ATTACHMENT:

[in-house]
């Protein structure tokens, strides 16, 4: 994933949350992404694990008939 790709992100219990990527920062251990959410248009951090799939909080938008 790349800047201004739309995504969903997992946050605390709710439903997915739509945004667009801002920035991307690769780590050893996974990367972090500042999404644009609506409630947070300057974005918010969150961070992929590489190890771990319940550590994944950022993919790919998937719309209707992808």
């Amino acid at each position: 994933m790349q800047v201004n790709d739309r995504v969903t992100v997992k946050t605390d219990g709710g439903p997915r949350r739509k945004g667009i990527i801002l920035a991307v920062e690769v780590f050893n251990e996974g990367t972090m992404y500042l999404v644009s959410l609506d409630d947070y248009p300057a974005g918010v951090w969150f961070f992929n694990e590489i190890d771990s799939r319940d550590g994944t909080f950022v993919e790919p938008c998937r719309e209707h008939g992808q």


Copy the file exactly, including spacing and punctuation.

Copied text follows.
[in-house]
């Protein structure tokens, strides 16, 4: 994933949350992404694990008939 790709992100219990990527920062251990959410248009951090799939909080938008 790349800047201004739309995504969903997992946050605390709710439903997915739509945004667009801002920035991307690769780590050893996974990367972090500042999404644009609506409630947070300057974005918010969150961070992929590489190890771990319940550590994944950022993919790919998937719309209707992808």
């Amino acid at each position: 994933m790349q800047v201004n790709d739309r995504v969903t992100v997992k946050t605390d219990g709710g439903p997915r949350r739509k945004g667009i990527i801002l920035a991307v920062e690769v780590f050893n251990e996974g990367t972090m992404y500042l999404v644009s959410l609506d409630d947070y248009p300057a974005g918010v951090w969150f961070f992929n694990e590489i190890d771990s799939r319940d550590g994944t909080f950022v993919e790919p938008c998937r719309e209707h008939g992808q």